Tuesday, September 14, 1999 Published at 09:38 GMT 10:38 UK
Pinstriped surfer rides Internet wave
Alex Allan: He'd like to teach the world to surf
Imagine a man in a pinstriped suit windsurfing up the Thames into central London.
If you were applying to be "Internet czar", with the task of cajoling UK businesses to get online - to teach the city to surf - could you hope for anything better on your CV?
The windsurfing stunt, which happened some years ago, was not part of Mr Allan's techno crusade. He was just - albeit ostentatiously - avoiding a transport strike. But it's done his colourful reputation no harm at all.
("I first saw the Dead in the mud at Bickershawe in 1972, and was so knocked out... I have been a Deadhead ever since," he says on his site, which had a long gestation, he says, "mainly because I have had a succession of busy day jobs". See Internet links on the right.)
Announcing Mr Allan's appointment, Mr Blair set out the challenge for the UK. He said un-wired individuals, such as himself, should get skilled. "Your future depends on it," he said.
And to business, he said: "If you don't see the Internet as an opportunity, it will be a threat. In two years' time the Internet could be as commonplace in the office as the telephone."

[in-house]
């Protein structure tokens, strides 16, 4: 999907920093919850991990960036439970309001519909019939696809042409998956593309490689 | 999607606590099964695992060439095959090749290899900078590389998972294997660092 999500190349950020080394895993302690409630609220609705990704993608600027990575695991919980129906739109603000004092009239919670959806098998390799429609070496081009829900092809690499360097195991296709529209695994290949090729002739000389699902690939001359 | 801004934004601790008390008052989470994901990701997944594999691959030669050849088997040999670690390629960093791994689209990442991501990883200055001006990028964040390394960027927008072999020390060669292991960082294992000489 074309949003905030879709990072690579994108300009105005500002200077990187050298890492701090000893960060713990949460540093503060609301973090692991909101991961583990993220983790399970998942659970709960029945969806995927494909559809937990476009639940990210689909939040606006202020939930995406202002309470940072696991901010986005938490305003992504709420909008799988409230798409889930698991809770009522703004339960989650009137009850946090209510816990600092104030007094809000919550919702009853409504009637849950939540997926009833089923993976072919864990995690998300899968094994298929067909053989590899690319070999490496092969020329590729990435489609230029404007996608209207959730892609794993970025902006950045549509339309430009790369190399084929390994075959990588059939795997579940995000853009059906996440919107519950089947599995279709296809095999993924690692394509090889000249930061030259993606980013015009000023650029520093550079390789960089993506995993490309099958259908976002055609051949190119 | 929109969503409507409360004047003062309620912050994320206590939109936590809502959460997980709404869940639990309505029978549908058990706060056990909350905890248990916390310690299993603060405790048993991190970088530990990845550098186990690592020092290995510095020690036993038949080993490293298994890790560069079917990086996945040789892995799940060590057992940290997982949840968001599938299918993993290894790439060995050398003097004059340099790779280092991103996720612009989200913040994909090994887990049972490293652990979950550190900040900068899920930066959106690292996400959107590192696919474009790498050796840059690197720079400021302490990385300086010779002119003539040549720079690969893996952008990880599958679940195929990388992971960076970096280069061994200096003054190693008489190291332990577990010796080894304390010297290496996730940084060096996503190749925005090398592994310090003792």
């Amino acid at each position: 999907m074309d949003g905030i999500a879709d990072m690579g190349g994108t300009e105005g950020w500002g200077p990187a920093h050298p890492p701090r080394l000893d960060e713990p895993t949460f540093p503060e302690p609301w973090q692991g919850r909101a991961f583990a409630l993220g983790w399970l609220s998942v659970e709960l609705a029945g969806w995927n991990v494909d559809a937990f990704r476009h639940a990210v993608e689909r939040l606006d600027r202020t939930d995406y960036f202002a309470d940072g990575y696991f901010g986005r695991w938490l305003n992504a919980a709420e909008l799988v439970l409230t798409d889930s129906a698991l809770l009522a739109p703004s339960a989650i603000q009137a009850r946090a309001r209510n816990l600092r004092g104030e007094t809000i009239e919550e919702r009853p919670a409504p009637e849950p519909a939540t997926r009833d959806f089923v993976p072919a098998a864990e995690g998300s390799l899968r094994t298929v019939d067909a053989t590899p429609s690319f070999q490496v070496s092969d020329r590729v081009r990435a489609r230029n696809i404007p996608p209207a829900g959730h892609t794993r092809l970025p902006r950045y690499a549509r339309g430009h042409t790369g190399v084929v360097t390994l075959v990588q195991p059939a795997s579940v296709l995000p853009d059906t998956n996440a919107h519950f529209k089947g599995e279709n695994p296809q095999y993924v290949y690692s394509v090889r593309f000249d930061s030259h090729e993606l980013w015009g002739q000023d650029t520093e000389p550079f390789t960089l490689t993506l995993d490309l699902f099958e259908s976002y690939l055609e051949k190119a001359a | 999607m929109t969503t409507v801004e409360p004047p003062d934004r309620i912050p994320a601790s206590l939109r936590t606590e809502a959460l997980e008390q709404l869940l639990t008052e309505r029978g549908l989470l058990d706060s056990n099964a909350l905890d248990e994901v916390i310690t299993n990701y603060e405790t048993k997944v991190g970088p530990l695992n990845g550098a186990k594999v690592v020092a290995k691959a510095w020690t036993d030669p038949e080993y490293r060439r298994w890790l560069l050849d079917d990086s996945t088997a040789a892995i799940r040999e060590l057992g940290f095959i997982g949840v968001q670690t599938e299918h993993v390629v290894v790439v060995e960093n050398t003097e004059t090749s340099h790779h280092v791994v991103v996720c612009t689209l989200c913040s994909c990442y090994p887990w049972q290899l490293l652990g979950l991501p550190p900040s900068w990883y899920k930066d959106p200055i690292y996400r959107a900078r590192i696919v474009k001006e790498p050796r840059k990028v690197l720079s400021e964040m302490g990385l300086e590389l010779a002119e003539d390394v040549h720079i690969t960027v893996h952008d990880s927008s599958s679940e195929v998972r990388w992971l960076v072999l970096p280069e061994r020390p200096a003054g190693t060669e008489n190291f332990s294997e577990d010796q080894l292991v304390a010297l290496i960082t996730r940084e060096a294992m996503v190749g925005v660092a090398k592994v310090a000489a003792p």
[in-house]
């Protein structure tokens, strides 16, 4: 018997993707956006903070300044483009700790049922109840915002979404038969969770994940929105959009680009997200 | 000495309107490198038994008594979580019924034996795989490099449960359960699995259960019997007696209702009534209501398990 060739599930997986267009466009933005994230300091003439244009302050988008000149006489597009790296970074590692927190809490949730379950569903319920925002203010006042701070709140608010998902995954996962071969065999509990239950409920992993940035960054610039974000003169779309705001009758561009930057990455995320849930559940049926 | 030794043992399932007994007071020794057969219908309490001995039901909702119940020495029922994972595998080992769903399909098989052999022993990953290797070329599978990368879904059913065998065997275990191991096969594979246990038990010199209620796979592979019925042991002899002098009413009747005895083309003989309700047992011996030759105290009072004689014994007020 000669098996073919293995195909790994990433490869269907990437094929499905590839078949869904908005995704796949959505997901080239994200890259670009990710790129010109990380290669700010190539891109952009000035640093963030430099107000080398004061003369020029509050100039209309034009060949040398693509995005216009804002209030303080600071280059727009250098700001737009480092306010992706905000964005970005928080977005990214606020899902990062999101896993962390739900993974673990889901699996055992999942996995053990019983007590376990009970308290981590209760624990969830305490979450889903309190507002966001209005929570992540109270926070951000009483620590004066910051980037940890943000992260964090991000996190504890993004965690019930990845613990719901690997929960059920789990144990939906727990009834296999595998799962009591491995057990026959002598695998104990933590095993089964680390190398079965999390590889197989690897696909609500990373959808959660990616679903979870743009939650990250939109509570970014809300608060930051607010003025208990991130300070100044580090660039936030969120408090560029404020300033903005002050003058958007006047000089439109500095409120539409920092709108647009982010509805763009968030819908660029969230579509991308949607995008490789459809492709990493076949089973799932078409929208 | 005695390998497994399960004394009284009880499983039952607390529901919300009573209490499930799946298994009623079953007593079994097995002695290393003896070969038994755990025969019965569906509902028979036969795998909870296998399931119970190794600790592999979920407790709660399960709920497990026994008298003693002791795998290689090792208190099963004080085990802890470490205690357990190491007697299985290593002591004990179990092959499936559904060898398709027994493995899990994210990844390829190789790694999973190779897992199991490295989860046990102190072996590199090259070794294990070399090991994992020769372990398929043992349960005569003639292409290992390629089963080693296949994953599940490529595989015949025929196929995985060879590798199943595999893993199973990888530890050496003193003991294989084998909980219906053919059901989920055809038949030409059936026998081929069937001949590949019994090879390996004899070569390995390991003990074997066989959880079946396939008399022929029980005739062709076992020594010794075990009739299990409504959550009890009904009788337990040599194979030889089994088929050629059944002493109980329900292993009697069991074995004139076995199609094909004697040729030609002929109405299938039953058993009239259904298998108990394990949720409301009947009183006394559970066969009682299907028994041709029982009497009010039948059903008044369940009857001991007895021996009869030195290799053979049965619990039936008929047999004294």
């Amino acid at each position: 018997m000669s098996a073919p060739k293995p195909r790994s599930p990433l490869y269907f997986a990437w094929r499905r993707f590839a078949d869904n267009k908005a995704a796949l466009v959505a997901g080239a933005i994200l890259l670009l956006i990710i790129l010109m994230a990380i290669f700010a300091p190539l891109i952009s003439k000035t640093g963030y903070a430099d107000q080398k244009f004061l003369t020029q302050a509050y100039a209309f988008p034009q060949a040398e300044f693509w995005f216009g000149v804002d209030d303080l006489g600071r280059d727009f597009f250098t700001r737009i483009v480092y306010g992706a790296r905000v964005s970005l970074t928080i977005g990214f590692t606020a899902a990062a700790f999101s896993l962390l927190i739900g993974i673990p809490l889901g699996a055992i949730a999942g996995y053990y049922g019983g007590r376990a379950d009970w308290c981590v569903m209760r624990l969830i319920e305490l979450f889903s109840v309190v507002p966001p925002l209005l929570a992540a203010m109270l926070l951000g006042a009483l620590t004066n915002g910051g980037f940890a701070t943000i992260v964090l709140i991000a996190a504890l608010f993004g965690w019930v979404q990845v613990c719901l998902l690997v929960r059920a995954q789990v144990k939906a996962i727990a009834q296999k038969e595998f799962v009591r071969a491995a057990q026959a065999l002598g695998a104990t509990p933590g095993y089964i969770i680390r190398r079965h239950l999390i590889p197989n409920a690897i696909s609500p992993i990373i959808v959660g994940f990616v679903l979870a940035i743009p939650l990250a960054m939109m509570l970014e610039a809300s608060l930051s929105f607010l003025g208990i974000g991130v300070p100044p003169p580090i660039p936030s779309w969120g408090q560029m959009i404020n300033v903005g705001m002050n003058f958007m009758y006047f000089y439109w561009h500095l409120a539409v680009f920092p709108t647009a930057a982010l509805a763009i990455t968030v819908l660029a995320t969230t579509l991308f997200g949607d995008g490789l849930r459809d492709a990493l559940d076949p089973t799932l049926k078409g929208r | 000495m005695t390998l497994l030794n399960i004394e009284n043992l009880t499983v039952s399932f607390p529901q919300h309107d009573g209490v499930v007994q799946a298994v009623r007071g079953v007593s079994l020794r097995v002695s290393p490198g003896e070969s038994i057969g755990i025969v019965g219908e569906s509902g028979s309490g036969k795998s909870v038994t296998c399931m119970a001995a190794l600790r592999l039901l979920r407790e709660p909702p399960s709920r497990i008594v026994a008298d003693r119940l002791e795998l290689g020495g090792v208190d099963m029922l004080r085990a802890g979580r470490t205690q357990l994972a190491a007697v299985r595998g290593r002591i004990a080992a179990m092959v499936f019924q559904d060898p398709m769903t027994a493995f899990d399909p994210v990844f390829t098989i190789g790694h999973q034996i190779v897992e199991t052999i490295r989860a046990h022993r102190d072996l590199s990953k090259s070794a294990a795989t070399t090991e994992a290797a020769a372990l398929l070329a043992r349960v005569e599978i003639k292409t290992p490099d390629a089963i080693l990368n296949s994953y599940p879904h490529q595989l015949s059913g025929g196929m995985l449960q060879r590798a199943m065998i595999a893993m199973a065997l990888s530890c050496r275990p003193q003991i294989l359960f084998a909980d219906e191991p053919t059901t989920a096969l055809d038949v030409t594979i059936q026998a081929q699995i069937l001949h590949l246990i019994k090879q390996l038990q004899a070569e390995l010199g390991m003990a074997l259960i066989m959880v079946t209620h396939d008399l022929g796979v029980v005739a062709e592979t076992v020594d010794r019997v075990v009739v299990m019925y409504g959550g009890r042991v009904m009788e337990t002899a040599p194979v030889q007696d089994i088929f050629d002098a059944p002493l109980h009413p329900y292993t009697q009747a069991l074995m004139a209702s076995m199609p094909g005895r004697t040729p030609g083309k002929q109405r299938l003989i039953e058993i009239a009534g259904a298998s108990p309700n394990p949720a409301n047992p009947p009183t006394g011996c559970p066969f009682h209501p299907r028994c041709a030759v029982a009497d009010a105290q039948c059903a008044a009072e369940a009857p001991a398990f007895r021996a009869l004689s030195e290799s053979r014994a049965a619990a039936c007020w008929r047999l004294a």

He appealed to entrepreneurs to invest in Britain's technological heartland in Cambridgeshire and "help make silicon fen a rival to silicon valley".
An unusual job for a civil servant, certainly, but of course Mr Allen is a usual sort of civil servant.
Born in 1951 - the son of Lord Allan of Kilmahew - he was educated at Harrow and Clare College Cambridge. He worked his way up through the civil service, until 1983, when he took off to Australia to become a freelance computer consultant.
And then in 1992 he landed the job which reputedly goes to the brightest civil servant of the generation - principal private secretary to the Prime Minister. As Mr Allan points out on his own site: "It's the same job as 'Bernard' in Yes, Prime Minister for those who watched that!"
Working as John Major's right hand man, he naturally had experience of affairs of state, including negotiating the divorce settlement of the Prince and Princess of Wales.
As an impartial civil servant, when Mr Blair was elected, Mr Allan started working for his new master. But he stayed in the job only three months, before returning to Australia, taking up a posting as the UK's high commissioner in August 1997.
But as the government warned that UK businesses were lagging behind Australia, Canada and Scandanavia in their use of the Internet, it seems Mr Allan knows the challenge ahead.
"There are areas where we just don't seem to be getting the message across, where we just don't seem to be taking the technology as strongly as we should be," he said.
"Part of my new job is to help both the Prime Minister and [Department of Trade and Industry minister] Patricia Hewitt really push this across the government and across the country to make sure Britain really does become the best place to do business electronically."